Batt joined the Terrapin Club staff in 2009 and has served as executive director since September 2011. He directed its 2011-12 annual fund drive, raising more than $9 million in scholarship support, representing a 12 percent increase year over year.

Batt holds bachelors and master’s degrees from North Carolina, where he was goalkeeper on the men’s soccer team from 2000 to 2004. His wife, Leah, is from Raleigh.

“It is an exciting time to be a part of ECU athletics,” Batt said. “I look forward to working with Chancellor Ballard, Jeff Compher and the Pirate Club board of directors to take Pirate athletics and the Pirate Club to even higher levels of success.

“My family and I are thrilled to be coming back to North Carolina and to be part of Pirate Nation.”


Will you be bringing any staff with you?


No. If you know anything about my transition to NIU or at Western, I didn’t bring people with me right away. I want to assess the staff and organization there before any personnel decisions are made. Unless there is a vacancy that needs to be filled right away, then I will take some time. I have no plans to make any additional moves.

Had you met or worked with Jay Batt, the new Pirate Club president, before?

No. I have not known of him, but once I met him and had a chance to be around him, I said wow, he is someone who can bring a fresh set of eyes to the Pirate Club. I think he is innovative and progressive. He is a former student athlete, and I think that brings a good perspective.

Chancellor Ballard said recently that ECU will be moving forward with a “more closely integrated fundraising and engagement operation” between the university and the Pirate Club. From your perspective, how do you balance the sometimes conflicting goals that any university has with its booster club?

I think that's a great question. The last thing we want to do is to take away from that passionate spirit that the Pirate Club has. We will continue to work with their leadership, work on our projects together and to work on the primary goal, which is to raise money for scholarships.

We need to communicate across all three of our foundations. We need to be sure we can coordinate our efforts so that during peak times of the year a donor isn’t solicited several times. It looks confusing to a donor when they say. ‘I just talked to so and so from this group and now you’re talking to me.’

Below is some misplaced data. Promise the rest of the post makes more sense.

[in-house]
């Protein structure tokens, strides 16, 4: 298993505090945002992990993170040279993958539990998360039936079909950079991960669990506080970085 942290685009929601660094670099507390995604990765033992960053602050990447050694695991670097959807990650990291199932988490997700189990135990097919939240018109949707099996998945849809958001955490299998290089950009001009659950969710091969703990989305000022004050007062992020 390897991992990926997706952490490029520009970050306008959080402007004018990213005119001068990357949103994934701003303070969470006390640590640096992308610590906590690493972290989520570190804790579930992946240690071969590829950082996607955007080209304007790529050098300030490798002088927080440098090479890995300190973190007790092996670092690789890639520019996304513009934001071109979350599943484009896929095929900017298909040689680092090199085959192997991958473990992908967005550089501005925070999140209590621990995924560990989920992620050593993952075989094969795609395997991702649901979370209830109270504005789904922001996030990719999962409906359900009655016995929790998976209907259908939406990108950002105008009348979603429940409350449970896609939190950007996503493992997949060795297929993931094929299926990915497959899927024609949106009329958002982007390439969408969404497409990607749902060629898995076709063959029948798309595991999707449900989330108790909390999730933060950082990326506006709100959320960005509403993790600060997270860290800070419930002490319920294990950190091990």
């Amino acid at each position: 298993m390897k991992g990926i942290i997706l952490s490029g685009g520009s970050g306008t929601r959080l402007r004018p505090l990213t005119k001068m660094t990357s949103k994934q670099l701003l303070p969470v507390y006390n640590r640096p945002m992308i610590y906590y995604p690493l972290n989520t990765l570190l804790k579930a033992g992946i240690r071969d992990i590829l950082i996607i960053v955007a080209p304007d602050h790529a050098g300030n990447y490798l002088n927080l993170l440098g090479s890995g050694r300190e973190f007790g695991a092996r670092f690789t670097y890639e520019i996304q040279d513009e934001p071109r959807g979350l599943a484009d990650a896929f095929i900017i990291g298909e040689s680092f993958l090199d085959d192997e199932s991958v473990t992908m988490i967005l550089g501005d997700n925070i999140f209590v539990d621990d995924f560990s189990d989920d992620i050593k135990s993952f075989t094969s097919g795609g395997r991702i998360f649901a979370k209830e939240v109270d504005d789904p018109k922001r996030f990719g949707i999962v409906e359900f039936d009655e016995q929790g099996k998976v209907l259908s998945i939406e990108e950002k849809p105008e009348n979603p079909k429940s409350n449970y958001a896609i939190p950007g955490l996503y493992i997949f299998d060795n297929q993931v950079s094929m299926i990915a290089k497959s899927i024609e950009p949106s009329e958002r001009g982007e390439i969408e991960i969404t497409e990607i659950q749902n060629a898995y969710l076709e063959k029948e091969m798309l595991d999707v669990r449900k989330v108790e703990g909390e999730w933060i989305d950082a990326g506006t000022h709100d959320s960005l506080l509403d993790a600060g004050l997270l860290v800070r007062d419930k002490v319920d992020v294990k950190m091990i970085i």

So I think it’s important that we integrate our information on people. The most important thing from my perspective is, we continue to fund our scholarships and we continue to look at projects and put people in the stands. Secondly, we need to be good partners with the university and the other foundations.

How do you feel about selling the naming rights to athletic facilities?

I think it’s something you need to look at. But if you do look at that, as you go down that road, you must make sure you value it correctly because if you’re going to have a partner like that over a long period of time, you have to value that so that you don't say a few years later, ‘why did we do that,’ and have buyers’ remorse.

What are the two or three most important things that ECU needs to do now to prepare to move up to a BCS automatic qualifying conference?

We need to be doing a lot of talking within the conference, so that we get things organized from a scheduling philosophy. Will we have conference divisions or not, how would that work? But let’s not lose focus that this year we are in C-USA and we want to win all those games. We don’t want to look too far ahead.

Let’s make sure we stay focused and do the best job we can and take some championships with us when we do move into this new conference, the AAC.

But I think we’re on our way (to demonstrating ECU sports teams can compete in a BCS automatic qualifying conference). Both (football and basketball) had such a great year this year, especially basketball which had been the BCS problem.